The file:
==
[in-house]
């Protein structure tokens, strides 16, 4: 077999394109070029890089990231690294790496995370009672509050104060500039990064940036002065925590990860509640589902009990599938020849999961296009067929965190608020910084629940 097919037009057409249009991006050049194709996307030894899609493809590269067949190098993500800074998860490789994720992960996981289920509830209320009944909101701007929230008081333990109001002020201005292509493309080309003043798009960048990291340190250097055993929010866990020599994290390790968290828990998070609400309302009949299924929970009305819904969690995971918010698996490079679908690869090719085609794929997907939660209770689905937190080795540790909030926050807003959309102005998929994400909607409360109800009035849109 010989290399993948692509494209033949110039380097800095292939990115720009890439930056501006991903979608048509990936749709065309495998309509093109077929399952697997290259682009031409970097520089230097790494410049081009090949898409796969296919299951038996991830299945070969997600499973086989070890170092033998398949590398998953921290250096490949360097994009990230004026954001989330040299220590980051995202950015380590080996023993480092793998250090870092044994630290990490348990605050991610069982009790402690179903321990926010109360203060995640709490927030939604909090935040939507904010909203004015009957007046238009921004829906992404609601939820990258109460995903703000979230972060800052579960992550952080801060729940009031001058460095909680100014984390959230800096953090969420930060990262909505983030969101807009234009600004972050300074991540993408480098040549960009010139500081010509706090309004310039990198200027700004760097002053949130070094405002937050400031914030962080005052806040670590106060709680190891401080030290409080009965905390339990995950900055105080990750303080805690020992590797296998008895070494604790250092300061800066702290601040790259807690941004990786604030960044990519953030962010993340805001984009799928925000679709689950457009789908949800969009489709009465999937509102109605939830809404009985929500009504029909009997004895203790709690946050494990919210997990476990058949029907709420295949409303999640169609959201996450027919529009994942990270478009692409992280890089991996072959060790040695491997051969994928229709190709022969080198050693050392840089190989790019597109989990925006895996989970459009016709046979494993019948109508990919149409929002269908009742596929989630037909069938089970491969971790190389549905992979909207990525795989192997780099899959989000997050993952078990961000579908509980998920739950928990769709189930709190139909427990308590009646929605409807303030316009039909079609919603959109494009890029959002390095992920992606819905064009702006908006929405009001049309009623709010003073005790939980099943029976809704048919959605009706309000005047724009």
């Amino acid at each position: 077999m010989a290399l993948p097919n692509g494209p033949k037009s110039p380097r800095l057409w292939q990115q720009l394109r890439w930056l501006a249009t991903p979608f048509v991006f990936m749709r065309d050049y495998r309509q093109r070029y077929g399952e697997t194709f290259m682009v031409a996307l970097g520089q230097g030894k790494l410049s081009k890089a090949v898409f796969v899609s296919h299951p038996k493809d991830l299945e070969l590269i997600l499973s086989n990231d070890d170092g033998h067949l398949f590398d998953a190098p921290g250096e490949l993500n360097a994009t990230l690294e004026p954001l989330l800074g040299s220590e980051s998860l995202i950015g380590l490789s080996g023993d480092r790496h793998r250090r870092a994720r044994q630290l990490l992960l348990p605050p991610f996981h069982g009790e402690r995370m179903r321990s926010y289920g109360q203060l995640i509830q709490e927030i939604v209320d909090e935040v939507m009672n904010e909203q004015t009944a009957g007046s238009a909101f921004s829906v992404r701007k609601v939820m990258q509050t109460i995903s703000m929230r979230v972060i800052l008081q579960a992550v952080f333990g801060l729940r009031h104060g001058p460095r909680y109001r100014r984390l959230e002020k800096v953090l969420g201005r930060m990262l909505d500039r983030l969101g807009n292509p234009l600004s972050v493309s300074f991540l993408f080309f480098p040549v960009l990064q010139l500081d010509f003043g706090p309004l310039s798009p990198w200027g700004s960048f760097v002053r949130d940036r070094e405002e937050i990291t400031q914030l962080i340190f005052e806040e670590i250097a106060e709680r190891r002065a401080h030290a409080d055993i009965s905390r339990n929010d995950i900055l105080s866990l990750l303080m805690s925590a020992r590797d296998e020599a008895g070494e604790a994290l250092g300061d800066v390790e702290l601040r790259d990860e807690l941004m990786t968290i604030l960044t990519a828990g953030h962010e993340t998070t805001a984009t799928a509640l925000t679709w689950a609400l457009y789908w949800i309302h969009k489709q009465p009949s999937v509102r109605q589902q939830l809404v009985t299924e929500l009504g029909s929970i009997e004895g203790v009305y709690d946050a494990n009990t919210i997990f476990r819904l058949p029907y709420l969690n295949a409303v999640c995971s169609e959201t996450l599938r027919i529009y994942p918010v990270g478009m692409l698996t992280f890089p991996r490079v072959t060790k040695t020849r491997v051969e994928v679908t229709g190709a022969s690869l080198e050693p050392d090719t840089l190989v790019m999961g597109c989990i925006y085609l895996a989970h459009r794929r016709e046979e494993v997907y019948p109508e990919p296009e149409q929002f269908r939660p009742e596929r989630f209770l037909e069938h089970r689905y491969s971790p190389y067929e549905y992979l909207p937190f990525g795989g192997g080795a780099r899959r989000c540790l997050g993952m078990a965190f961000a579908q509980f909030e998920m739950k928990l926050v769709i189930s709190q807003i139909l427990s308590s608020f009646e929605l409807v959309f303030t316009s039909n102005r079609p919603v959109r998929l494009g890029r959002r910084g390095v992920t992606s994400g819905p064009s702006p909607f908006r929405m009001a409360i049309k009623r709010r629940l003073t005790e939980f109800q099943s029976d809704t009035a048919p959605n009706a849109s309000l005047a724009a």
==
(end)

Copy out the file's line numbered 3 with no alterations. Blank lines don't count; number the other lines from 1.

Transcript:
């Amino acid at each position: 077999m010989a290399l993948p097919n692509g494209p033949k037009s110039p380097r800095l057409w292939q990115q720009l394109r890439w930056l501006a249009t991903p979608f048509v991006f990936m749709r065309d050049y495998r309509q093109r070029y077929g399952e697997t194709f290259m682009v031409a996307l970097g520089q230097g030894k790494l410049s081009k890089a090949v898409f796969v899609s296919h299951p038996k493809d991830l299945e070969l590269i997600l499973s086989n990231d070890d170092g033998h067949l398949f590398d998953a190098p921290g250096e490949l993500n360097a994009t990230l690294e004026p954001l989330l800074g040299s220590e980051s998860l995202i950015g380590l490789s080996g023993d480092r790496h793998r250090r870092a994720r044994q630290l990490l992960l348990p605050p991610f996981h069982g009790e402690r995370m179903r321990s926010y289920g109360q203060l995640i509830q709490e927030i939604v209320d909090e935040v939507m009672n904010e909203q004015t009944a009957g007046s238009a909101f921004s829906v992404r701007k609601v939820m990258q509050t109460i995903s703000m929230r979230v972060i800052l008081q579960a992550v952080f333990g801060l729940r009031h104060g001058p460095r909680y109001r100014r984390l959230e002020k800096v953090l969420g201005r930060m990262l909505d500039r983030l969101g807009n292509p234009l600004s972050v493309s300074f991540l993408f080309f480098p040549v960009l990064q010139l500081d010509f003043g706090p309004l310039s798009p990198w200027g700004s960048f760097v002053r949130d940036r070094e405002e937050i990291t400031q914030l962080i340190f005052e806040e670590i250097a106060e709680r190891r002065a401080h030290a409080d055993i009965s905390r339990n929010d995950i900055l105080s866990l990750l303080m805690s925590a020992r590797d296998e020599a008895g070494e604790a994290l250092g300061d800066v390790e702290l601040r790259d990860e807690l941004m990786t968290i604030l960044t990519a828990g953030h962010e993340t998070t805001a984009t799928a509640l925000t679709w689950a609400l457009y789908w949800i309302h969009k489709q009465p009949s999937v509102r109605q589902q939830l809404v009985t299924e929500l009504g029909s929970i009997e004895g203790v009305y709690d946050a494990n009990t919210i997990f476990r819904l058949p029907y709420l969690n295949a409303v999640c995971s169609e959201t996450l599938r027919i529009y994942p918010v990270g478009m692409l698996t992280f890089p991996r490079v072959t060790k040695t020849r491997v051969e994928v679908t229709g190709a022969s690869l080198e050693p050392d090719t840089l190989v790019m999961g597109c989990i925006y085609l895996a989970h459009r794929r016709e046979e494993v997907y019948p109508e990919p296009e149409q929002f269908r939660p009742e596929r989630f209770l037909e069938h089970r689905y491969s971790p190389y067929e549905y992979l909207p937190f990525g795989g192997g080795a780099r899959r989000c540790l997050g993952m078990a965190f961000a579908q509980f909030e998920m739950k928990l926050v769709i189930s709190q807003i139909l427990s308590s608020f009646e929605l409807v959309f303030t316009s039909n102005r079609p919603v959109r998929l494009g890029r959002r910084g390095v992920t992606s994400g819905p064009s702006p909607f908006r929405m009001a409360i049309k009623r709010r629940l003073t005790e939980f109800q099943s029976d809704t009035a048919p959605n009706a849109s309000l005047a724009a």